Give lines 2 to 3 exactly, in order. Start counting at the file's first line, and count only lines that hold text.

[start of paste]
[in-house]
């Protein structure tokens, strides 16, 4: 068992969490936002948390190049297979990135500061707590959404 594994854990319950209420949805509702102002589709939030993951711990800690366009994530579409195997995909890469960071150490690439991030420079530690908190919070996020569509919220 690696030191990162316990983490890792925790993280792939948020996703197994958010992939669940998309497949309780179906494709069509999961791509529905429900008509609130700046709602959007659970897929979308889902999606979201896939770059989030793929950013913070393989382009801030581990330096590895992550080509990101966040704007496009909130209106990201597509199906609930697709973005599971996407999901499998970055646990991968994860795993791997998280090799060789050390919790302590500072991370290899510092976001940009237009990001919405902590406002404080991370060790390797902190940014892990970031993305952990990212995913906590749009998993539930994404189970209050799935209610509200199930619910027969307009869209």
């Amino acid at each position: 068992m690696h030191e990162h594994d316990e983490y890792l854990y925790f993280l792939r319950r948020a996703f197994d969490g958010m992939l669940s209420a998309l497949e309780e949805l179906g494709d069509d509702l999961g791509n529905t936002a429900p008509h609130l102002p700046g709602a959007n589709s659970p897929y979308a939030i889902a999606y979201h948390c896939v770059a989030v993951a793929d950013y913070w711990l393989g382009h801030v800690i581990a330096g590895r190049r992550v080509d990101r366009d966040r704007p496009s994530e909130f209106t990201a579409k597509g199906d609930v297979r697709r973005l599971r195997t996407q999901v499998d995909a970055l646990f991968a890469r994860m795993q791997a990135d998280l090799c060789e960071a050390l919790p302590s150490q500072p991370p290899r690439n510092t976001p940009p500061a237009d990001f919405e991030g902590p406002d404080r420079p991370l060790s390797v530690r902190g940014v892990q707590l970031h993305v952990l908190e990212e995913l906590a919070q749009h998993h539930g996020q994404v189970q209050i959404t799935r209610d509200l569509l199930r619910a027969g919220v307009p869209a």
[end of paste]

């Protein structure tokens, strides 16, 4: 068992969490936002948390190049297979990135500061707590959404 594994854990319950209420949805509702102002589709939030993951711990800690366009994530579409195997995909890469960071150490690439991030420079530690908190919070996020569509919220 690696030191990162316990983490890792925790993280792939948020996703197994958010992939669940998309497949309780179906494709069509999961791509529905429900008509609130700046709602959007659970897929979308889902999606979201896939770059989030793929950013913070393989382009801030581990330096590895992550080509990101966040704007496009909130209106990201597509199906609930697709973005599971996407999901499998970055646990991968994860795993791997998280090799060789050390919790302590500072991370290899510092976001940009237009990001919405902590406002404080991370060790390797902190940014892990970031993305952990990212995913906590749009998993539930994404189970209050799935209610509200199930619910027969307009869209």
């Amino acid at each position: 068992m690696h030191e990162h594994d316990e983490y890792l854990y925790f993280l792939r319950r948020a996703f197994d969490g958010m992939l669940s209420a998309l497949e309780e949805l179906g494709d069509d509702l999961g791509n529905t936002a429900p008509h609130l102002p700046g709602a959007n589709s659970p897929y979308a939030i889902a999606y979201h948390c896939v770059a989030v993951a793929d950013y913070w711990l393989g382009h801030v800690i581990a330096g590895r190049r992550v080509d990101r366009d966040r704007p496009s994530e909130f209106t990201a579409k597509g199906d609930v297979r697709r973005l599971r195997t996407q999901v499998d995909a970055l646990f991968a890469r994860m795993q791997a990135d998280l090799c060789e960071a050390l919790p302590s150490q500072p991370p290899r690439n510092t976001p940009p500061a237009d990001f919405e991030g902590p406002d404080r420079p991370l060790s390797v530690r902190g940014v892990q707590l970031h993305v952990l908190e990212e995913l906590a919070q749009h998993h539930g996020q994404v189970q209050i959404t799935r209610d509200l569509l199930r619910a027969g919220v307009p869209a």